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Industrial Ethernet Guide - Ethernet/IP

Posted by Wilfried Voss on

A Comprehensible Guide to Industrial Ethernet by Wilfried Voss

The following is part of  A Comprehensible Guide to Industrial Ethernet by Wilfried Voss.

Initially released in 2000, Ethernet/IP is an open application-layer protocol developed by Allen-Bradley (Rockwell Automation) and maintained by ControlNet International (CI), the Open DeviceNet Vendor Association (ODVA), and the Industrial Ethernet Association (IEA).

Note: The “IP” in Ethernet/IP stands for “Industrial Protocol” and must not be confused with the “Internet Protocol” in TCP/IP.

Ethernet/IP represents a compromise between the mere Ethernet TCP/IP standard and achievable performance for real-time data transfer.

While it may not be the optimum choice regarding hard real-time control, it is nevertheless the most influential player in the global market due to the “political” support by Rockwell Automation. The success of Ethernet/IP is also living proof that presenting a quick and working product can create market dominance over succeeding “perfect” solutions.

EtherNet/IP is predominantly established in the North-American market and is often used with Rockwell control systems.

It is built on the existing IEEE 802.3 physical and data link layers and TCP/IP/UDP, compatible with standard Internet protocols (e.g., HTTP, FTP, SNMP, and DHCP) and allows optimal interoperability with most information-level networks.

Meeting customer demands for the Ethernet technology plant of the future was a significant focus during the development of Ethernet/IP. It was designed to address enterprise communication, allowing the smooth integration of additional devices, including network traffic from other protocols and Web servers.

Initially released in 2000, Ethernet/IP is an open application-layer protocol developed by Allen-Bradley (Rockwell Automation) and maintained by ControlNet International (CI), the Open DeviceNet Vendor Association (ODVA), and the Industrial Ethernet Association (IEA).  The “IP” in Ethernet/IP stands for “Industrial Protocol” and must not be confused with the “Internet Protocol” in TCP/IP.  Ethernet/IP represents a compromise between the mere Ethernet TCP/IP standard and achievable performance for real-time data transfer. While it may not be the optimum choice regarding hard real-time control, it is nevertheless the most influential player in the global market due to the “political” support by Rockwell Automation. The success of Ethernet/IP is also living proof that presenting a quick and working product can create market dominance over succeeding “perfect” solutions. EtherNet/IP is predominantly established in the North-American market and is often used with Rockwell control systems. It is built on the existing IEEE 802.3 physical and data link layers and TCP/IP/UDP, compatible with standard Internet protocols (e.g., HTTP, FTP, SNMP, and DHCP) and allows optimal interoperability with most information-level networks. Meeting customer demands for the Ethernet technology plant of the future was a significant focus during the development of Ethernet/IP. It was designed to address enterprise communication, allowing the smooth integration of additional devices, including network traffic from other protocols and Web servers.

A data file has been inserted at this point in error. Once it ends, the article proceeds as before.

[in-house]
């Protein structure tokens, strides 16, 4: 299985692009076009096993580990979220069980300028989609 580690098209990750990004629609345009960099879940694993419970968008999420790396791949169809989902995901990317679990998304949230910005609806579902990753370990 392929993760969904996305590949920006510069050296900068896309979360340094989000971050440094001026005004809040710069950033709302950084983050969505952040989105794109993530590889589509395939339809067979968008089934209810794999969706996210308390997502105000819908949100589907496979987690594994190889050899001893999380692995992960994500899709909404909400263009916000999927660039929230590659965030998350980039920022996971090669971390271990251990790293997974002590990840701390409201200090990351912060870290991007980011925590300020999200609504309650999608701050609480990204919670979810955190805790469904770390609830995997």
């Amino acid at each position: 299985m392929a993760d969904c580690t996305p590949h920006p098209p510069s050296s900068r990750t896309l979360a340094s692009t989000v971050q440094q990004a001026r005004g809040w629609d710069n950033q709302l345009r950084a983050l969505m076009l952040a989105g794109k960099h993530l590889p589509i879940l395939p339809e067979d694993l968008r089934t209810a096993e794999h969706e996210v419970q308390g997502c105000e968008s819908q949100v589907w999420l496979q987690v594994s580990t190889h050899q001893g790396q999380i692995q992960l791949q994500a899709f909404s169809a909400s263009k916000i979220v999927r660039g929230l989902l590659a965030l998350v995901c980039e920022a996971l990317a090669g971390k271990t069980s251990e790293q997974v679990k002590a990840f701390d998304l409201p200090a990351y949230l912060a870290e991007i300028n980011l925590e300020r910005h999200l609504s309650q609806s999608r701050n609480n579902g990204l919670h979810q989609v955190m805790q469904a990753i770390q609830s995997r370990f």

All protocol features relevant to supporting automation including real-time control are based on established and standardized components such as the Common Industrial Protocol (CIP)[1] and its extensions, such as CIP Sync for synchronization and CIP Motion to support distributed motion control applications. CIP Sync, in turn, is based on IEEE 1588 and its Precision Time Protocol (PTP).

CIP is a flexible and scalable automation protocol well suited for distributed systems with features such as object-orientation, electronic datasheets, and device profiles.

Features Overview

  • Ethernet/IP is designed to address enterprise communication, allowing easy integration of additional devices, including network traffic from other protocols and Web servers.
  • The Common Industrial Protocol (CIP) addresses safety aspects allowing safety devices to coexist with standard control devices on the same network.
  • CIP Motion, an extension to CIP, adds real-time, closed-loop motion control to Ethernet TCP/IP/UDP to enable multi-axis, distributed motion control applications (This statement by the ODVA must be taken with caution. The responsibility for real-time control is with the end devices, not the network).
  • CIP Sync, yet another extension, can deliver synchronization accuracy of better than 500 nanoseconds between devices, but the jitter attached to the protocol remains an issue for high-speed demands that go beyond standard motion control.